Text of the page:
The old legal maxim reads ‘Justice delayed is justice denied’. It means that if legal redressal or equitable relief to an injured party is not available early, it is effectively the same as having no remedy at all. Justice is one of civilisation’s foundational goals. It is therefore imperative for the judiciary to perform its duty in a manner to enable the society to continue its pursuit of peace, harmony and progress.

India till a few years ago had 2781 Central Acts and a still larger number of State Laws. Moreover, the population of our country is the second largest in the world and very soon we are slated to outclass China in this race. The number of litigations in our country is also the highest in the world and the pendency of cases in different forums & courts is alarming. There are more than 60000 cases pending in the Supreme Court and 45+ lakh cases in various high courts. At the district and subordinate court levels, the number of pending cases stand at a shocking 3.20 crores.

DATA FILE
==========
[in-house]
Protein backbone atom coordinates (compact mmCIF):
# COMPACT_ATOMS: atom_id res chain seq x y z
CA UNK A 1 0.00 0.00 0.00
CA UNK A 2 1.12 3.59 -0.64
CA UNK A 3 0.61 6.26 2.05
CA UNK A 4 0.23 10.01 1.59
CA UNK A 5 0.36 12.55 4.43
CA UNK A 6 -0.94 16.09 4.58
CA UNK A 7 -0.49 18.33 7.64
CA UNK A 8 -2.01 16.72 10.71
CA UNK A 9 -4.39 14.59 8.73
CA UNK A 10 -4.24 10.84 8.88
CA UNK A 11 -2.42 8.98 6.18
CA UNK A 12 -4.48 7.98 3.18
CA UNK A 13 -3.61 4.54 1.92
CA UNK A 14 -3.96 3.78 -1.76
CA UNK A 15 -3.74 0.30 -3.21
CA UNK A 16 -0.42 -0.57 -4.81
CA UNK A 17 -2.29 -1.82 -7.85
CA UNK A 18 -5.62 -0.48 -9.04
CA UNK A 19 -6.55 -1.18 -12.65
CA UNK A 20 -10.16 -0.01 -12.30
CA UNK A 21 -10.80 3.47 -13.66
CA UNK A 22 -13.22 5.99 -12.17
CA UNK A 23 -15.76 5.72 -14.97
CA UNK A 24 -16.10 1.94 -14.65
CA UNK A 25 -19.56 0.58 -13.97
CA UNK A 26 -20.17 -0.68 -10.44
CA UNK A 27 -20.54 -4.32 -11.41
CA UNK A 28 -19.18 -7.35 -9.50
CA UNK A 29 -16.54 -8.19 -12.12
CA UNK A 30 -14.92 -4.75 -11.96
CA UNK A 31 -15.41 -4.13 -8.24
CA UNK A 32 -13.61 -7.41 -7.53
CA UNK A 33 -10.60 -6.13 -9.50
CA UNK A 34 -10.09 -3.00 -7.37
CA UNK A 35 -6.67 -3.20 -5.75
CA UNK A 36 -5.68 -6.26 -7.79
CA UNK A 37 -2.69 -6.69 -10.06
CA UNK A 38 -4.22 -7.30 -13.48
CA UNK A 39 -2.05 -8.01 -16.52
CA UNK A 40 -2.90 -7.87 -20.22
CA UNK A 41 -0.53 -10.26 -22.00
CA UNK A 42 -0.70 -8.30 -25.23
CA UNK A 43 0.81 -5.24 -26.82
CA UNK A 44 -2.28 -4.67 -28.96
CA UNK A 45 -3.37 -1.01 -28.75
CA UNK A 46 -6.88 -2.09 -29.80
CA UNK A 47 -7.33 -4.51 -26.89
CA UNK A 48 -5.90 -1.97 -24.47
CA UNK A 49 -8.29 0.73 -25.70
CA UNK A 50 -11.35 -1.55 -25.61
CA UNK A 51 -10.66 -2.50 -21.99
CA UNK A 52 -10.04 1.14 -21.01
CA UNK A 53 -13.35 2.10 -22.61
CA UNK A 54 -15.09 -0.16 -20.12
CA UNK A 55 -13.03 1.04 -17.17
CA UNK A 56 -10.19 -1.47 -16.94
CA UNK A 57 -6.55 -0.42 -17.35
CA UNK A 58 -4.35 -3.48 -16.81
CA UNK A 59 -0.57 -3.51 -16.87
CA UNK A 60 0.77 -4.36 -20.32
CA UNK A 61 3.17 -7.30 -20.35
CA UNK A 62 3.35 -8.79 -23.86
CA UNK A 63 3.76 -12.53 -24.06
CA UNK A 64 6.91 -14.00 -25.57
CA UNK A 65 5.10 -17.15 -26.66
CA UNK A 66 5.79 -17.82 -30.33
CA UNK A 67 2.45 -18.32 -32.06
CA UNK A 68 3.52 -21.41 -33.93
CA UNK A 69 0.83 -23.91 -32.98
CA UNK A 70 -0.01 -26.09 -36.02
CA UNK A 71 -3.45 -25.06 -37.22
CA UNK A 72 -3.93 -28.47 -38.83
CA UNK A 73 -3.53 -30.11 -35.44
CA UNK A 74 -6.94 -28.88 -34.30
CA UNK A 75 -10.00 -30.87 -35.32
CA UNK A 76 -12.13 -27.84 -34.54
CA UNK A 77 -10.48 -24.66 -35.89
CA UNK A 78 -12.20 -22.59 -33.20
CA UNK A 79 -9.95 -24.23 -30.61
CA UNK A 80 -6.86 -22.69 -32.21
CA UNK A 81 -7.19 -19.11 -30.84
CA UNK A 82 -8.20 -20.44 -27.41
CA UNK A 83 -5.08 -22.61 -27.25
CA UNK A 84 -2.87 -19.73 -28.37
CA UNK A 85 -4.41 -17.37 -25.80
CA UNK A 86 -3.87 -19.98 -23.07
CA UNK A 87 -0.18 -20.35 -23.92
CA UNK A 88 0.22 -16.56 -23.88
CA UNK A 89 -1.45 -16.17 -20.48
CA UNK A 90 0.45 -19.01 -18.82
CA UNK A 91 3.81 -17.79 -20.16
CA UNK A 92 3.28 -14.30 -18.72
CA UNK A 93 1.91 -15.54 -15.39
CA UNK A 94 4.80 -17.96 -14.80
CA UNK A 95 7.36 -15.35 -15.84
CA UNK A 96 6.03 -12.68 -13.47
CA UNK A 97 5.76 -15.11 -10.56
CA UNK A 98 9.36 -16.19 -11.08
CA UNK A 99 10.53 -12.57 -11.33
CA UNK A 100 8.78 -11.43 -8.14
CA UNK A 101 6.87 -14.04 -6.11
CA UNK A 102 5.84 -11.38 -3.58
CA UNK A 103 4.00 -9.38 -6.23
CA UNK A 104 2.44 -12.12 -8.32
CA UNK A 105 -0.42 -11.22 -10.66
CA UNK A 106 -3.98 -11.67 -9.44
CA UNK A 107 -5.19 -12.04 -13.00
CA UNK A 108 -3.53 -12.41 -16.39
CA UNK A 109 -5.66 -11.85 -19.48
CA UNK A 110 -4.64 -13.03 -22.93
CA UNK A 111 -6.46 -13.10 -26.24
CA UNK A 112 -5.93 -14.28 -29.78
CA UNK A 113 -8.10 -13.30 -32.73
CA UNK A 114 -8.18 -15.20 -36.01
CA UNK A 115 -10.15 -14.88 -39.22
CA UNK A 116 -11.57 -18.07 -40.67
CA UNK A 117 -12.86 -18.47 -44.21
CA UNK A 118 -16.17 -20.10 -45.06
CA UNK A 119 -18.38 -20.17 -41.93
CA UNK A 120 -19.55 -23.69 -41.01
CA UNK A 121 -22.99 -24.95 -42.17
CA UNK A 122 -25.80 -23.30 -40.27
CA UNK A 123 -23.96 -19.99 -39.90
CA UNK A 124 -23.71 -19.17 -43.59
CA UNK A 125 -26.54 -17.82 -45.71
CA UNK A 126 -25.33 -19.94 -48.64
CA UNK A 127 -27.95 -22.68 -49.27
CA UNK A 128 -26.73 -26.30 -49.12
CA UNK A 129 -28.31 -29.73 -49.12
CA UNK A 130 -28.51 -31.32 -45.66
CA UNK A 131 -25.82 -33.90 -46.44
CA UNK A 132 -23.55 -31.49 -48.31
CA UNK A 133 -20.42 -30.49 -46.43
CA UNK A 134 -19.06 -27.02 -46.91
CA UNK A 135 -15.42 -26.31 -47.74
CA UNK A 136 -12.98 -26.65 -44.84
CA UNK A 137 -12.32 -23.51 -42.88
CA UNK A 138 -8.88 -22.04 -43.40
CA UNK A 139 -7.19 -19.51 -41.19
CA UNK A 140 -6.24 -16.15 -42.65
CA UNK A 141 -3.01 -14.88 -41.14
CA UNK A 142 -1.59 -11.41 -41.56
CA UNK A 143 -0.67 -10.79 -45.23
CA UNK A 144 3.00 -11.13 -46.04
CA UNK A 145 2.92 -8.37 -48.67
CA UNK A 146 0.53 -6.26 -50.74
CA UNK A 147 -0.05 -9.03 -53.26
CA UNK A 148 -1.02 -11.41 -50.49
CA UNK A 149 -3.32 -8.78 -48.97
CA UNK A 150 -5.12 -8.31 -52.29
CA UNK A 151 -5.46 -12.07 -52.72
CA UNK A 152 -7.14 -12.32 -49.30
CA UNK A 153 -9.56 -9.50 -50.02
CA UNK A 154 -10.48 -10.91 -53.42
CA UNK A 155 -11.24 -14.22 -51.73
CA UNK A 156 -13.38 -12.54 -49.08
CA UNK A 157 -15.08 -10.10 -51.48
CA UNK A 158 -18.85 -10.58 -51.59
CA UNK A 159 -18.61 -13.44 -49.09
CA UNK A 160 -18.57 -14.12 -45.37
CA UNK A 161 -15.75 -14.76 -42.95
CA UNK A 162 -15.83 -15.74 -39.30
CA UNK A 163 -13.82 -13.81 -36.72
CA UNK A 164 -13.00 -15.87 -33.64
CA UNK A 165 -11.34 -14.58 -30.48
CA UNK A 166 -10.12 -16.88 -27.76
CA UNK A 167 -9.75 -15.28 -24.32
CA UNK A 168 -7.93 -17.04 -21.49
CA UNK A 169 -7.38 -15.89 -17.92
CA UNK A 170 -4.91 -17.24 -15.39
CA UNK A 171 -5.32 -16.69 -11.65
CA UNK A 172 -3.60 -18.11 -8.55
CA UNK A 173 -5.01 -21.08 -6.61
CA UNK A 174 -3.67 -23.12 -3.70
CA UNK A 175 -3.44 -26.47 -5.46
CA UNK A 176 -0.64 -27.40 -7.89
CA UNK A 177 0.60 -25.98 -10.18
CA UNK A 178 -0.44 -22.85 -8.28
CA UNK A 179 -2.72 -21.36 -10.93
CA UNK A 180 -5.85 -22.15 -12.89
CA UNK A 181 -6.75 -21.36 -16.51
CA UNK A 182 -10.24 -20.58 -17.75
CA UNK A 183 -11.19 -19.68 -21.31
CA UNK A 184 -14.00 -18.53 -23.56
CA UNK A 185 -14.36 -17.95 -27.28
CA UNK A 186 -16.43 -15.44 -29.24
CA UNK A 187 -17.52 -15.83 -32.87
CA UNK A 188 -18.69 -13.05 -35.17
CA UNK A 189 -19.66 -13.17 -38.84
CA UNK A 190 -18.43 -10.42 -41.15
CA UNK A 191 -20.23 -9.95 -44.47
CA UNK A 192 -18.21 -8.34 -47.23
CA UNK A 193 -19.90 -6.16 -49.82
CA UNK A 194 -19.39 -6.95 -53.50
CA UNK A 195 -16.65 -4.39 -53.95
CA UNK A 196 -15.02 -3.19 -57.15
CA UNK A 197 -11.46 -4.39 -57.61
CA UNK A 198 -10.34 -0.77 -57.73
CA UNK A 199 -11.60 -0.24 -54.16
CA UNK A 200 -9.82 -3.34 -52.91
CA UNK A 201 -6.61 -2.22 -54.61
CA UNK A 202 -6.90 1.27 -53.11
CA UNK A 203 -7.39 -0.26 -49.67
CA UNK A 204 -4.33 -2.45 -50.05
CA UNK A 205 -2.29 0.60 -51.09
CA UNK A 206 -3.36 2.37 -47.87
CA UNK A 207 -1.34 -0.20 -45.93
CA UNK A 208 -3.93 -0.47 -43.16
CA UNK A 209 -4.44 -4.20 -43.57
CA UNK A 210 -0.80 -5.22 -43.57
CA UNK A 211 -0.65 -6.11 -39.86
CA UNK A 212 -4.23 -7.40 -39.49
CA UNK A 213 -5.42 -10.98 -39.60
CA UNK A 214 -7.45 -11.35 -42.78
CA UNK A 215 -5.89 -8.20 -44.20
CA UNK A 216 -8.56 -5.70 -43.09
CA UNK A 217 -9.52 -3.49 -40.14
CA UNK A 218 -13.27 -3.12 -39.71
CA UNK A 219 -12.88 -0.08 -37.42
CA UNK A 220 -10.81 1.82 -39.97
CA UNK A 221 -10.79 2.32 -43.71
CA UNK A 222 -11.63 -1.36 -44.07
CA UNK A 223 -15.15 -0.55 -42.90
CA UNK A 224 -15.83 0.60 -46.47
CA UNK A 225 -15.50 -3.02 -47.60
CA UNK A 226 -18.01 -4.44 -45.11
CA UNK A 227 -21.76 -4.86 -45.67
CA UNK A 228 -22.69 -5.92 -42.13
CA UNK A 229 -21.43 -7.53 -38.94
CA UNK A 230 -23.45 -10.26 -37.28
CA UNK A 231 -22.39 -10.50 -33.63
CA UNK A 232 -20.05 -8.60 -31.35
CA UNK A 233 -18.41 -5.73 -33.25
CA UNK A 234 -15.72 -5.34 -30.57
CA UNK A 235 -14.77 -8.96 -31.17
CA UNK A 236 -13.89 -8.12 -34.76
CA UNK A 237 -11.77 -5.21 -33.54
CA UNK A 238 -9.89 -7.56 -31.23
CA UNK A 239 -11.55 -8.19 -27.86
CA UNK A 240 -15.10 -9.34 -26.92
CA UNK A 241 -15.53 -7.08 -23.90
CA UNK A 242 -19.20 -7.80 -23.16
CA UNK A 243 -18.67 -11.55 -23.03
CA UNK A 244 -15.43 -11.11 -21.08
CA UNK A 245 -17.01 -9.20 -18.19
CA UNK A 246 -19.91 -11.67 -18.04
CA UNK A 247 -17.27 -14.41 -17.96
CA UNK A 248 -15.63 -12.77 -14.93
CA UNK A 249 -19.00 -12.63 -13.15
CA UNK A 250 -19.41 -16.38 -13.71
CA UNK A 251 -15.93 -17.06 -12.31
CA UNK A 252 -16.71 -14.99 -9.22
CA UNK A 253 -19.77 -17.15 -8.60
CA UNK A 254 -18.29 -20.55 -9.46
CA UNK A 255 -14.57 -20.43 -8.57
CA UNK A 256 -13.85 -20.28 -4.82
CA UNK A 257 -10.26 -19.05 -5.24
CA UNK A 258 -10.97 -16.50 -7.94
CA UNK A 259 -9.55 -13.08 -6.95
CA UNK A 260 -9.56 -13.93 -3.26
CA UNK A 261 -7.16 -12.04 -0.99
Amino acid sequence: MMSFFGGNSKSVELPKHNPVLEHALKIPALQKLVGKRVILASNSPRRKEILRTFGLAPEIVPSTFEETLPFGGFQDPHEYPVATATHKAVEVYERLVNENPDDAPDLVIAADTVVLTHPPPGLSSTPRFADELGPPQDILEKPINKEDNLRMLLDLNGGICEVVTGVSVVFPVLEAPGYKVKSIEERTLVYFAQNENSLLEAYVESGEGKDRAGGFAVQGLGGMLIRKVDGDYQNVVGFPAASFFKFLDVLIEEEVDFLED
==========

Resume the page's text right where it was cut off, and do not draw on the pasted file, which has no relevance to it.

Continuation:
It is pertinent that a few days ago the Apex Court in the case of V. Kalyanaswamy (D) by LRS. & ANR vs. L. Bakthavatsalam (D) by LRS. & ORS finally decided the matter of inheritance on July 17, 2020 almost 65 years after institution of the case. This certainly cannot be termed as ‘justice’. The maxim is ‘Justice delayed is Justice denied’ but I shall go further to say ‘ Justice Delayed is Justice Crucified’. It is a matter of common knowledge that everyone who goes for redressal to the court has to wait for generations for getting justice. Recently, Apex Court Justice R Banumathi, in her farewell address lamented that her family was also a victim of judicial delay in the past. “I lost my father in a bus accident and my family was a victim of judicial delay for getting compensation,” the judge said on her last working day as she addressed her farewell function via video conferencing. Nothing more authentic can be said in this regard. Justice, so called, becomes meaningless & redundant after a particular span of time. Such an inordinate delay in imparting justice in the long term leads to an erosion in the faith of people. The question arises that who is ultimately responsible for the delay -the plaintiff, the respondent, the witnesses, the judicial process, the advocates, the judiciary, the large number of Acts giving rise to large number of cases, the large population, poor infrastructure of the courts, inadequate number of judges or all of them together?